The Fundamentals of Telemedicine

Being a medical professional in the current climate means needing to take professional versatility to a whole new level. Not only do you need to manage COVID-19 and the shifts that it brings, but also still take care of all the other medical conditions your patients may have. One key tool that’s helping to relieve the burden is telemedicine. While telemedicine was already on an upwards trend prior to the pandemic, lockdowns made it an outright necessity, causing practices to quickly have to learn to adopt it.

Fast-forward to today and restrictions are starting to loosen, but the need for telemedicine is still here, and may never go away. Here’s a close look at what telemedicine entails, and the benefits it provides in this uncertain time.

What Is Telemedicine?

Telemedicine is a subset of the greater concept of telehealth. Telehealth is the idea of using remote technology to provide health support to a group of people or individual people. Telemedicine strictly focuses on clinical cases where a medical professional actually has one-on-one time with a person. To give you an idea with some examples, a telehealth app may be a sort of warning system that lets people know about public health crises in their area. A telemedicine app may connect people to doctors in their area available for video chats.

Part of what has set the stage for telemedicine is a growing comfort with the technology that powers it, especially with the advent of COVID-19. Remote learning and offices have turned many of us into experts with platforms like Skype, Zoom, and Facetime. This means there’s a great acceptance of the technology and more people have mobile/computer access to use them.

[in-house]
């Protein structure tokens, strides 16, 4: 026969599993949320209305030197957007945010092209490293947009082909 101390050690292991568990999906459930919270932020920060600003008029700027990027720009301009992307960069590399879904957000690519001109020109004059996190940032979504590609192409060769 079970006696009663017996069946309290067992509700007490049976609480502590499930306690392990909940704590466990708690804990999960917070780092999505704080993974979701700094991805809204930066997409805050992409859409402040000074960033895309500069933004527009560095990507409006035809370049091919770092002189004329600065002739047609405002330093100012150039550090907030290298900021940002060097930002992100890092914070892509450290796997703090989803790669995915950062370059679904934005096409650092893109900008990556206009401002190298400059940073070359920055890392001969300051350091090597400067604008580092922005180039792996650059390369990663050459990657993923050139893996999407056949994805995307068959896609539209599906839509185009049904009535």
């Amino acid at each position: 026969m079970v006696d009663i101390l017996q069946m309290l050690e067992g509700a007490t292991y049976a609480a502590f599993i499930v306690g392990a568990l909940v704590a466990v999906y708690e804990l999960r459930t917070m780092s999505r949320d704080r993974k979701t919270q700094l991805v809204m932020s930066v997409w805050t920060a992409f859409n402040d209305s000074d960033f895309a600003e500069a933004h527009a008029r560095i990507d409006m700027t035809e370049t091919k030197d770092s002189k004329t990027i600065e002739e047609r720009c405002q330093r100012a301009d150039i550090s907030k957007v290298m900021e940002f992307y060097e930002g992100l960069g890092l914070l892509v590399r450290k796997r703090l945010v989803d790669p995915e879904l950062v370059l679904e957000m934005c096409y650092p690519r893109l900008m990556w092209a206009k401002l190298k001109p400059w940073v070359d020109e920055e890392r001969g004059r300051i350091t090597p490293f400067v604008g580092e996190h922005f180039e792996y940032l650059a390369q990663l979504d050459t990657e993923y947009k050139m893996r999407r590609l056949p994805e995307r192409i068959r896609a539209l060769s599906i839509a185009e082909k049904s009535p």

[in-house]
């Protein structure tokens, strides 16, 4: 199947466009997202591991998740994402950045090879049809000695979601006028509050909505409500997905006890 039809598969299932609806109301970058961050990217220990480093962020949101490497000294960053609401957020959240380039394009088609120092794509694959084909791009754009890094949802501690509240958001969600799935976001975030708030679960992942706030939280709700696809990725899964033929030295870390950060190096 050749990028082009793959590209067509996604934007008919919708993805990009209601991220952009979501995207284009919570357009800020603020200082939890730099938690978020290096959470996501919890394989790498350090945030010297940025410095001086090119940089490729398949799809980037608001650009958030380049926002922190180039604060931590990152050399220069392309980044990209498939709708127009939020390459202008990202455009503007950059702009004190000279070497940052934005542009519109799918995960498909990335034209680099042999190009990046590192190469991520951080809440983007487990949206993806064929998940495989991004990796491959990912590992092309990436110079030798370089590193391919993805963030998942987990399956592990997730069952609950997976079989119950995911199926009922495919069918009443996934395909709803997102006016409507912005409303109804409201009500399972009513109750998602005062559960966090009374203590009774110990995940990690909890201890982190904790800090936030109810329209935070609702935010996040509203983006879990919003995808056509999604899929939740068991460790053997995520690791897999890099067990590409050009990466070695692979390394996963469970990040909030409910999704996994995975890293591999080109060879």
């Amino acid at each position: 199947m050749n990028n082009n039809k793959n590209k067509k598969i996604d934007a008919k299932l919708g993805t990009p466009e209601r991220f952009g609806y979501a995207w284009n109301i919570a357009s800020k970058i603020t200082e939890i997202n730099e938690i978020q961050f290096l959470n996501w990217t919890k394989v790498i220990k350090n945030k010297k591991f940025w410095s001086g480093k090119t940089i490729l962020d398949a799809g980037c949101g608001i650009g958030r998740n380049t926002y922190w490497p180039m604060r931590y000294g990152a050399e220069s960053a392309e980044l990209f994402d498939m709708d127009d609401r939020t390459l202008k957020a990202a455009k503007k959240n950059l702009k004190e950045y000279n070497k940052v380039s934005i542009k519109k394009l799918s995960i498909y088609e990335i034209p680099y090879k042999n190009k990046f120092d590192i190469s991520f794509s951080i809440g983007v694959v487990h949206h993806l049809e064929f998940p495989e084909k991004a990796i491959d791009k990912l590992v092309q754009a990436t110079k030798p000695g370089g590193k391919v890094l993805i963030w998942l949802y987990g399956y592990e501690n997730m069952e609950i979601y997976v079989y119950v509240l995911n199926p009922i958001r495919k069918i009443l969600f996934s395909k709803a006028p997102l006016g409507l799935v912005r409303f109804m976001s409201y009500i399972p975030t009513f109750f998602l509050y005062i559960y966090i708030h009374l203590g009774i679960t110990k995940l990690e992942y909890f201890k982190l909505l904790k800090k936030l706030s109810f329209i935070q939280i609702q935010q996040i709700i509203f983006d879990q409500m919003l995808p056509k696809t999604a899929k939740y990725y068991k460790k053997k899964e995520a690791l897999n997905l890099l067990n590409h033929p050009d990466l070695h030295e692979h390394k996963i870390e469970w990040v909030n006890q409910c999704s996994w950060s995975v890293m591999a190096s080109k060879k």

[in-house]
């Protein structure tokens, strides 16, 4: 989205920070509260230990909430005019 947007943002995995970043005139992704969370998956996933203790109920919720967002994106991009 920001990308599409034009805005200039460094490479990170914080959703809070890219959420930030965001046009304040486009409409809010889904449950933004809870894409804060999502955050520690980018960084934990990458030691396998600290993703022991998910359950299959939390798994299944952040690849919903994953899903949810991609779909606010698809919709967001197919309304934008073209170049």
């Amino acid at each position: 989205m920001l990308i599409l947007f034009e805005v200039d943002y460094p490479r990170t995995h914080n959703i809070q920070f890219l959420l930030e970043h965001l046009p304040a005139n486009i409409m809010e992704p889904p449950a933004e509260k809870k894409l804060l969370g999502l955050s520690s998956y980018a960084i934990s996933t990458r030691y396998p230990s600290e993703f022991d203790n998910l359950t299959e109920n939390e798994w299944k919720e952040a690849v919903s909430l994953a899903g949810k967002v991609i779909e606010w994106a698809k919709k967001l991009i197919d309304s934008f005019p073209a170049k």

Telemedicine has evolved to handle a few different needs and trends, so let’s showcase some situations where it’s being put to use.

Proximity: This was the original use for telehealth, serving as a way to treat patients who live in areas that are remote with minimal medical help nearby. There are still many parts of the world that still need this type of support, and telemedicine at least helps them get some rudimentary care or advice. The alternative would be either long trips for even basic health concerns, or potentially forgoing care they may need.

Convenience: This is probably the largest reason for telehealth’s explosion over the past few years. The fact is that busy people have very limited free time and it can be hard for overworked primary care providers to meet their schedule. This is part of the reason that urgent care is becoming so popular, but telemedicine companies provide even more convenience. These businesses allow 24/7 medical care with a doctor that’s on-call for the company. Some allow for health centers to get access to specialists if they need to outsource a special case, or simply facilitate virtual visits between doctors and patients. As the healthcare environment gets more competitive, this can serve as a nice value proposition.